Boehner has said that any such revenue-raising initiative would prevent the bulk of Republicans from supporting a more ambitious deal, even if it was one that included cutting spending and reforming entitlement programs.

    Over the weekend, the speaker insisted the talks' parameters should be scaled back to focus on budget cuts alone.

    The White House immediately pushed back, with a senior administration official saying Boehner had initially accepted the need to increase tax rates on wealthy Americans as part of a deal. But then, the official said, Republicans offered a different plan in talks with Obama that began last Thursday.

    Boehner insists he never discussed an increase in tax rates.

    During a meeting with House Republicans Tuesday morning, Boehner sought to clarify his negotiating position. The speaker, according to a prepared text of his remarks obtained by CNN from a GOP source in the room, said tax hikes were always "off the table."

    But "comprehensive tax reform" had been discussed as a way to "generate additional revenue through economic growth," Boehner said.

    The tax reform talks broke down, Boehner claimed, because Obama wanted to "increase the 'progressivity' of the current system -- a reference to Democrats' demand for more revenue from the wealthiest taxpayers.

    At the heart of the GOP resistance is a bedrock principle pushed by conservative crusader Grover Norquist against any kind of tax increase. A pledge pushed by Norquist's group, Americans for Tax Reform, has been signed by more than 230 House members and 40 senators, almost all of them Republicans.
    can't post pics because my computer's broken and i'm stupid

  4. #19
    Elite Member NVash's Avatar
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    Oh this is going to end well.

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    Elite Member mrs.v's Avatar
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    My dad is freaking they won't get their checks next month.
    eat a hot bowl of dicks.

  6. #21
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    All part of the plan, children. All part of the plan.

  7. #22
    Elite Member sluce's Avatar
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    Quote Originally Posted by witchcurlgirl View Post
    And it is possible for us to construct a package that would be balanced, would share sacrifice, would involve both parties taking on their sacred cows, would involved some meaningful changes to Medicare, Social Security, and Medicaid that would preserve the integrity of the programs and keep our sacred trust with our seniors, but make sure those programs were there for not just this generation but for the next generation. . . . I mean, itís not an option for us to just sit by and do nothing. And if youíre a progressive who cares about the integrity of Social Security and Medicare and Medicaid, and believes that it is part of what makes our country great that we look after our seniors and we look after the most vulnerable, then we have an obligation to make sure that we make those changes that are required to make it sustainable over the long term. . . . With respect to Social Security, as I indicated earlier, making changes to these programs is so difficult that this may be an opportunity for us to go ahead and do something smart that strengthens Social Security and gives not just this generation but future generations the opportunity to say this thing is going to be in there for the long haul.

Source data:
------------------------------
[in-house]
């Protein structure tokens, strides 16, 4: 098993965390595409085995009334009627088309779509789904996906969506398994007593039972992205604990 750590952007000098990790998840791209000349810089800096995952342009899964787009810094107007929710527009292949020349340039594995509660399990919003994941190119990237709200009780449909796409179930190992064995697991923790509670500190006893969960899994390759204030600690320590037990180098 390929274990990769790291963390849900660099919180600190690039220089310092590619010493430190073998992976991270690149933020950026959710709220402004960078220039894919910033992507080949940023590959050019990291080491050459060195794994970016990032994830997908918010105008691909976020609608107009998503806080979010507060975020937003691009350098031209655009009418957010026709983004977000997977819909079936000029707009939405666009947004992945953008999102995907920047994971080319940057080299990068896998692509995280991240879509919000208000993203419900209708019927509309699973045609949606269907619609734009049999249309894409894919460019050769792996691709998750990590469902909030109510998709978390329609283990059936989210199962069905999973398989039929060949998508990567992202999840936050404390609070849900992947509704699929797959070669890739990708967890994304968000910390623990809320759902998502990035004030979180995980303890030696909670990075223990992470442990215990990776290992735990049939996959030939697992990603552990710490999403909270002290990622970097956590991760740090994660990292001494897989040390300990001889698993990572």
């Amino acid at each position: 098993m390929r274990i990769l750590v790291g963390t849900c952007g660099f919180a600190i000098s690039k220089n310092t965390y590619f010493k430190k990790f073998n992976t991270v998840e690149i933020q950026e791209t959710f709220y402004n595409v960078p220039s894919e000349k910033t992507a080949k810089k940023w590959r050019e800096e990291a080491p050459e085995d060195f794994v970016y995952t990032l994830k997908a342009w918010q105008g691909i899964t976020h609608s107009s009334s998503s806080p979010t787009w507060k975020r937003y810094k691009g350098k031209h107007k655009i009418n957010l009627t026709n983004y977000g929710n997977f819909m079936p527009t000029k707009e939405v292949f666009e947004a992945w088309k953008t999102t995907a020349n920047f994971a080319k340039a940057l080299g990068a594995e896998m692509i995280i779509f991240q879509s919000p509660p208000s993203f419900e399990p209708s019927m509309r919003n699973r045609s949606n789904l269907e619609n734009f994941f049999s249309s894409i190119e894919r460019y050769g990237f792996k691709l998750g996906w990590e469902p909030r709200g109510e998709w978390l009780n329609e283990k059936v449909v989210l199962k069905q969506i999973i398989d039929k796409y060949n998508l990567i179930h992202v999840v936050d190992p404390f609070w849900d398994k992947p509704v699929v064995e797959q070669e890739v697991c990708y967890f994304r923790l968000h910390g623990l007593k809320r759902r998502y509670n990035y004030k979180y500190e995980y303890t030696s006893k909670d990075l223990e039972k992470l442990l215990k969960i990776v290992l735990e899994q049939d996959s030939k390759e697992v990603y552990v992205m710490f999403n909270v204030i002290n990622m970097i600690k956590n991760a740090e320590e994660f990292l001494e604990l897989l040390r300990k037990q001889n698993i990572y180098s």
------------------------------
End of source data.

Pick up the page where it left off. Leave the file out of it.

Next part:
[/URL]
    I'm reading that he wants to make meaningful changes and I agree there must be some serious changes or the whole system will soon collapse. I have not seen where he said he would cut the program or benefits. Rasing the age for Medicare by 2 years os less than they have already raised the age to get SS when we retire. The entire system must change.
    You don't engage with crazies. Because they're, you know, fucking crazy. - WitchCurlGirl

  8. #23
    Elite Member witchcurlgirl's Avatar
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    Default What a debt ceiling deal could mean for Medicare, Medicaid, Social Security

    No matter what the outlines are for a final agreement to lift the debt ceiling, the deal will include cuts to some of the nation’s major entitlement programs: Medicare, Medicaid and Social Security. President Obama signaled as much in his remarks Monday, when he said he was willing to accept reductions in programs Democrats have long protected and millions have come to depend on.

    The details won’t be known until the final deal emerges — if there is a deal. But here are answers to some common questions about the options being considered.

    What’s all this talk about cuts in Social Security benefits?